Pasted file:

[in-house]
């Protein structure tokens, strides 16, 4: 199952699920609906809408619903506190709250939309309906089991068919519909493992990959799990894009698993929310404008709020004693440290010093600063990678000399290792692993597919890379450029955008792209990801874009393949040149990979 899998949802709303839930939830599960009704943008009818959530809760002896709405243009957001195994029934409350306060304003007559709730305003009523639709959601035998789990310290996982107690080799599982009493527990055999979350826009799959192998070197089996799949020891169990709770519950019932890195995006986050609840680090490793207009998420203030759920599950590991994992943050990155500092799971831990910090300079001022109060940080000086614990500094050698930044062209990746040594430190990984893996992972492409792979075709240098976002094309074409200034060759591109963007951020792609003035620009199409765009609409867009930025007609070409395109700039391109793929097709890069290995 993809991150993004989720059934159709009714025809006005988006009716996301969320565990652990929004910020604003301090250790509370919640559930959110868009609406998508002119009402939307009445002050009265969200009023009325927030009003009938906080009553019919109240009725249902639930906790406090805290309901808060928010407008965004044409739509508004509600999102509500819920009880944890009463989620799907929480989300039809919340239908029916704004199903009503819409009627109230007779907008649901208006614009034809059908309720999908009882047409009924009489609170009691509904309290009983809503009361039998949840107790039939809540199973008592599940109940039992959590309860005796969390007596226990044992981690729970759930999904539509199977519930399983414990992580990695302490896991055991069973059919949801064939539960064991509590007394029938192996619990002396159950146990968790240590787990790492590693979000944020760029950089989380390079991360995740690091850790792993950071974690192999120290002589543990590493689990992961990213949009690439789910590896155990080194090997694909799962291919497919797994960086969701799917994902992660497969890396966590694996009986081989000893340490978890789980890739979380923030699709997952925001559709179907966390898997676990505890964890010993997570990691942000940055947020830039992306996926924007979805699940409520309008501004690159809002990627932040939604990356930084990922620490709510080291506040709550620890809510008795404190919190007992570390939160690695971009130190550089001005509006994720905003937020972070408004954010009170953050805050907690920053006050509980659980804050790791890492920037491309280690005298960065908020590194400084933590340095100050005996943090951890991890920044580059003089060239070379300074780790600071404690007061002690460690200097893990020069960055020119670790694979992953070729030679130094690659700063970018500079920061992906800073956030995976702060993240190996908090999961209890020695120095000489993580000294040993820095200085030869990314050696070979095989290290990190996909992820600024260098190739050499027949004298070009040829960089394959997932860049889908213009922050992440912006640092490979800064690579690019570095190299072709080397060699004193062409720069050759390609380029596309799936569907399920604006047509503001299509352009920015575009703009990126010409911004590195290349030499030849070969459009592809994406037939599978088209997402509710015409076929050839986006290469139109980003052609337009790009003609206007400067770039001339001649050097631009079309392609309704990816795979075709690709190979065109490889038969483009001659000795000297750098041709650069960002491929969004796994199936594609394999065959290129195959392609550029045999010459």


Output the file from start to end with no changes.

[in-house]
């Protein structure tokens, strides 16, 4: 199952699920609906809408619903506190709250939309309906089991068919519909493992990959799990894009698993929310404008709020004693440290010093600063990678000399290792692993597919890379450029955008792209990801874009393949040149990979 899998949802709303839930939830599960009704943008009818959530809760002896709405243009957001195994029934409350306060304003007559709730305003009523639709959601035998789990310290996982107690080799599982009493527990055999979350826009799959192998070197089996799949020891169990709770519950019932890195995006986050609840680090490793207009998420203030759920599950590991994992943050990155500092799971831990910090300079001022109060940080000086614990500094050698930044062209990746040594430190990984893996992972492409792979075709240098976002094309074409200034060759591109963007951020792609003035620009199409765009609409867009930025007609070409395109700039391109793929097709890069290995 993809991150993004989720059934159709009714025809006005988006009716996301969320565990652990929004910020604003301090250790509370919640559930959110868009609406998508002119009402939307009445002050009265969200009023009325927030009003009938906080009553019919109240009725249902639930906790406090805290309901808060928010407008965004044409739509508004509600999102509500819920009880944890009463989620799907929480989300039809919340239908029916704004199903009503819409009627109230007779907008649901208006614009034809059908309720999908009882047409009924009489609170009691509904309290009983809503009361039998949840107790039939809540199973008592599940109940039992959590309860005796969390007596226990044992981690729970759930999904539509199977519930399983414990992580990695302490896991055991069973059919949801064939539960064991509590007394029938192996619990002396159950146990968790240590787990790492590693979000944020760029950089989380390079991360995740690091850790792993950071974690192999120290002589543990590493689990992961990213949009690439789910590896155990080194090997694909799962291919497919797994960086969701799917994902992660497969890396966590694996009986081989000893340490978890789980890739979380923030699709997952925001559709179907966390898997676990505890964890010993997570990691942000940055947020830039992306996926924007979805699940409520309008501004690159809002990627932040939604990356930084990922620490709510080291506040709550620890809510008795404190919190007992570390939160690695971009130190550089001005509006994720905003937020972070408004954010009170953050805050907690920053006050509980659980804050790791890492920037491309280690005298960065908020590194400084933590340095100050005996943090951890991890920044580059003089060239070379300074780790600071404690007061002690460690200097893990020069960055020119670790694979992953070729030679130094690659700063970018500079920061992906800073956030995976702060993240190996908090999961209890020695120095000489993580000294040993820095200085030869990314050696070979095989290290990190996909992820600024260098190739050499027949004298070009040829960089394959997932860049889908213009922050992440912006640092490979800064690579690019570095190299072709080397060699004193062409720069050759390609380029596309799936569907399920604006047509503001299509352009920015575009703009990126010409911004590195290349030499030849070969459009592809994406037939599978088209997402509710015409076929050839986006290469139109980003052609337009790009003609206007400067770039001339001649050097631009079309392609309704990816795979075709690709190979065109490889038969483009001659000795000297750098041709650069960002491929969004796994199936594609394999065959290129195959392609550029045999010459």